Many producers of laccase (e.g., Ceriporiopsis subvermispora 13, Coriolus versicolor 14 and Panus tigrinus 15, Marasmius sp.,16 Coprinus sp. 17, Ganoderma sp. 18 and producers of lignin peroxidases and manganese peroxidases (e.g., Phanerochaete chrysosporium and Bjerkandera adusta 19 secrete isoenzymes which differ in stability and catalytic features 20. The extracellular peroxidases isolated from Coprinus cinereus 21 and Arthromyces ramosus 22 differ from lignin peroxidases and manganese peroxidases by having broader substrate specificities and in the architecture of their active sites.
We recently discovered that agaricomycetes Daedaleopsis confragosa produce laccases, Lignin peroxidases, and Manganese peroxidases and the purpose of this study was to report the production in submerged fermentation and to perform the decolorization study.
MATERIALS AND METHODS:
Collection of Sample and Isolation of Fungus: A ligninolytic enzyme-producing bracket mushroom, mycelia were isolated from tree trunk from Karwar coastal region, Karnataka, India. For the isolation of Daedaleopsis confragosa Fig. 1, a young fruiting body was briefly washed with sterile water and 1% sodium hypochlorite (1min) then fruiting body was cut into small pieces (2-5 mm long) in a bottle containing sterile water. The solution was homogenized and a small aliquot was inoculated onto potato dextrose agar medium.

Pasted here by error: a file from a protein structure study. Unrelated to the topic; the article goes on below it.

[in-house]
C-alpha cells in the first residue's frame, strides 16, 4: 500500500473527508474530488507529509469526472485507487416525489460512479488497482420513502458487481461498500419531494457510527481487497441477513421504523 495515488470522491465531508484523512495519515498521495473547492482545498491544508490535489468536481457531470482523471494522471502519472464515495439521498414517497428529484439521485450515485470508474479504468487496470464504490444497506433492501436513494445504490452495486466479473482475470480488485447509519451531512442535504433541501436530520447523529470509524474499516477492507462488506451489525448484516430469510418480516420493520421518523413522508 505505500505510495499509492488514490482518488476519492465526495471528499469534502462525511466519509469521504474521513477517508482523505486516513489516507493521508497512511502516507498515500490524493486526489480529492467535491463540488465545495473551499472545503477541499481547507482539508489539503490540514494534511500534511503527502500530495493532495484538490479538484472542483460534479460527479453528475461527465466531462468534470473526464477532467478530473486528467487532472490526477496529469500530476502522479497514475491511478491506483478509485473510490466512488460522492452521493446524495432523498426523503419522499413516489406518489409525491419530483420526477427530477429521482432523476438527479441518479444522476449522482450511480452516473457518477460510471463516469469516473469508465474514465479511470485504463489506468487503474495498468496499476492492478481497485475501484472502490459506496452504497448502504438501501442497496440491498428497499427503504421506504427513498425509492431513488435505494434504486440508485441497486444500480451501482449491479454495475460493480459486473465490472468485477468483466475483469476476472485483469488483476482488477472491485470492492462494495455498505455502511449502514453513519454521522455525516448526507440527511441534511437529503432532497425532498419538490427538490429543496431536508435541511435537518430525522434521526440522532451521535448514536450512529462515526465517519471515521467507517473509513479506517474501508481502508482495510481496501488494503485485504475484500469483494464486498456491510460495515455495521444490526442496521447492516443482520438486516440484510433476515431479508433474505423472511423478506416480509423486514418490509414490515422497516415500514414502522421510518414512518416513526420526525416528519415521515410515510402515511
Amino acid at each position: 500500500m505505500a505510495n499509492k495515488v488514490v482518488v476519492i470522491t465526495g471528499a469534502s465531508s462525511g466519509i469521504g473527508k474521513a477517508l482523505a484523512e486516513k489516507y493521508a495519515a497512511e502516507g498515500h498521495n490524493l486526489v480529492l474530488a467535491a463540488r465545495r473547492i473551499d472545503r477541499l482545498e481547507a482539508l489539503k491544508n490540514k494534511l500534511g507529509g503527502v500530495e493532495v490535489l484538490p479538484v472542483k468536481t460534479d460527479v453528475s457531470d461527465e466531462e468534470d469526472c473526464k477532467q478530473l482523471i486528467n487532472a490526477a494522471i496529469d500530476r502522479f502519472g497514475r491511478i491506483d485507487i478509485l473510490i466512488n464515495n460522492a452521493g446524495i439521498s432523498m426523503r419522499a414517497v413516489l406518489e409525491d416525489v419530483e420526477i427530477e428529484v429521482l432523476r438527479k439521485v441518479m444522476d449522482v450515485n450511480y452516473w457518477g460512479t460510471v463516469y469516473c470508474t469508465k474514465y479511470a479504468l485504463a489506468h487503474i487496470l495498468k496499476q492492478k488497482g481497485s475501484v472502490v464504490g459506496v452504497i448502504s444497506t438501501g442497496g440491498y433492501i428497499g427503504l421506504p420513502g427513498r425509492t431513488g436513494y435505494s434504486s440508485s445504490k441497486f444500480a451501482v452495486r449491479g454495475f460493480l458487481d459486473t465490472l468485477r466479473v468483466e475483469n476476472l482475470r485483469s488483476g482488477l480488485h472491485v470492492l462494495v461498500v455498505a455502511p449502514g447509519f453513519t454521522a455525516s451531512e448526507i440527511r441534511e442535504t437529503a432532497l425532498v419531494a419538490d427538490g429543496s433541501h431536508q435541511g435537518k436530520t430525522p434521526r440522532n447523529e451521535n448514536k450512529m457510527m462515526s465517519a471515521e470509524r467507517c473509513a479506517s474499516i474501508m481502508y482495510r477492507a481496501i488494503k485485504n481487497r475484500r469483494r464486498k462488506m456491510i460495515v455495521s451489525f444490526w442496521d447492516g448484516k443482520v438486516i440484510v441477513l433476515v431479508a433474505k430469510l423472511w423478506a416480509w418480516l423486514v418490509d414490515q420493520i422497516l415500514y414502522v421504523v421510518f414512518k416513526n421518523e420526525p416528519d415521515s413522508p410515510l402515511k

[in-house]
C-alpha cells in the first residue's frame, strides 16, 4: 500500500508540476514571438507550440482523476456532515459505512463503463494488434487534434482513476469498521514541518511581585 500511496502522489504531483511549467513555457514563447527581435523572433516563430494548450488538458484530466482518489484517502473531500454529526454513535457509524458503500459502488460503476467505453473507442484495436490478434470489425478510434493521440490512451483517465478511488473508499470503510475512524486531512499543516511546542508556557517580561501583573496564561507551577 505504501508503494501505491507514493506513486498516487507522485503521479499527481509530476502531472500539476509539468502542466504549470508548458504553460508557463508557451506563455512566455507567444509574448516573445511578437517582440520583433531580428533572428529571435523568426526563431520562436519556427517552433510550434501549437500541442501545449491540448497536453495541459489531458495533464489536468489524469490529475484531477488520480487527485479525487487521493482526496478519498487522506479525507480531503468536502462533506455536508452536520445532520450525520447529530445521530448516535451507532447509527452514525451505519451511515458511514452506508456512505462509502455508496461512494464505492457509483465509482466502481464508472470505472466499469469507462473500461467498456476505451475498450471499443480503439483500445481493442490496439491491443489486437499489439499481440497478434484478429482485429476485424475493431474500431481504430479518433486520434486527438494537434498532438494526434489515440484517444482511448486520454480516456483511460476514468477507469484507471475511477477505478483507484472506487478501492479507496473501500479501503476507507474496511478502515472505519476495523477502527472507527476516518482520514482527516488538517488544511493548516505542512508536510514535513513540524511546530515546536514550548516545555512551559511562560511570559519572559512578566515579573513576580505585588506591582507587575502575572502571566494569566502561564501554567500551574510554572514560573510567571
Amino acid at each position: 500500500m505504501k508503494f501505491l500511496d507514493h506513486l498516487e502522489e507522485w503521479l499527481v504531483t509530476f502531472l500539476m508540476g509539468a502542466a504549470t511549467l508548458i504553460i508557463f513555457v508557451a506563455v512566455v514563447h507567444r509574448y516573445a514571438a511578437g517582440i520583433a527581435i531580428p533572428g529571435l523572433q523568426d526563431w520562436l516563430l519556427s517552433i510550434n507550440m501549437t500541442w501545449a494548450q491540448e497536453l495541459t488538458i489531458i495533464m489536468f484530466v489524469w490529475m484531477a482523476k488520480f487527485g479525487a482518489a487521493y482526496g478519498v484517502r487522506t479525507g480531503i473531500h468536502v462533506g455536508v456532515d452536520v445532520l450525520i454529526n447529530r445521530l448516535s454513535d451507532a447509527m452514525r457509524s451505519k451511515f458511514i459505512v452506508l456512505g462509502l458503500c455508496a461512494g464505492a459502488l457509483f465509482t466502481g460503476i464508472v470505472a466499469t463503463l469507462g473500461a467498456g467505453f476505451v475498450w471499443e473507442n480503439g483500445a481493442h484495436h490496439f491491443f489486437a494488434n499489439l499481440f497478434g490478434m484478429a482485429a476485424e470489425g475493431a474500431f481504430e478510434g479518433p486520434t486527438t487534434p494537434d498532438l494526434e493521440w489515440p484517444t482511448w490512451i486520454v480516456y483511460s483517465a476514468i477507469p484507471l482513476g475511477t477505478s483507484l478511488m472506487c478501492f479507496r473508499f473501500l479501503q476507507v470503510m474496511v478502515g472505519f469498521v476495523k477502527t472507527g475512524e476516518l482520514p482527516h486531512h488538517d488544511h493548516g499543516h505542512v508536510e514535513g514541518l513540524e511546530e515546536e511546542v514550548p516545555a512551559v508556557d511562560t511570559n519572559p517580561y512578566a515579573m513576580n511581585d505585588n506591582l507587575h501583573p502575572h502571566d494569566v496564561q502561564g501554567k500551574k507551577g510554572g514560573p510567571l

FIG. 1: LIGNINOLYTIC ENZYMES PRODUCING BRACKET MUSHROOM, DAEDALEOPSIS CONFRAGOSA
Qualitative Screening of Ligninolytic Enzyme on Solid Media: Inoculation of mycelium onto PDA plates containing 0.02% Guaiacol, 1mM ABTS, 0.5% Tannic acid, and 0.1% Syringaldazine as indicator compound and it was incubated at 30 °C for 5 days. For guaiacol, tannic acid and syringaldazine the formation of reddish-brown halo zone in plates indicated a positive ligninolytic enzyme secretion and ABTS the formation of purple halo zone in plates indicated a positive ligninolytic enzyme secretion assay method.
Extracellular Ligninolytic Enzymes Activity:
Laccase Assay: The culture supernatant was added with 1 ml of guaiacol and 100 mM Phosphate buffer (pH 5.5). The reaction mixture was incubated at 40 °C for 30 min. The color change was measured using spectroscopy at 460 nm. One unit of laccase activity can be defined as amount of enzyme required to hydrolyze guaiacol during incubation period 23.
Lignin Peroxidase Assay: To 1 ml of culture supernatant, 2 mM vetryl alcohol, 0.27 mM H2O2 and 10 mM tartrate buffer (pH 3.0) were added and incubated for 30 min. The color change was read at 310 nm. The enzyme activity can be measured by amount of enzyme required to convert one unit of vetryl alcohol into vetryl aldehyde during the incubation period 24.
Manganese Peroxidase Assay: The MnP activity was determined as described by Kuwahara et al., (25) using a solution of phenol red (1 g L-1) as substrate. For the reaction we used 100 μL phenol red, 200 μL sodium lactate, 300 μL BSA (0.5 %), 50 μL manganese sulfate II, 100 μL hydrogen peroxide in sodium succinate buffer (2 M, pH 4.5), 100 μL fungal extract and 150 μL distilled water. The reaction was incubated at 37 °C for 15 min. The reaction was stopped with 40 μL of sodium hydroxide (2M). The absorbance was measured at 610 nm 26.
Optimization of Ligninolytic Enzymes in Submerged Fermentation: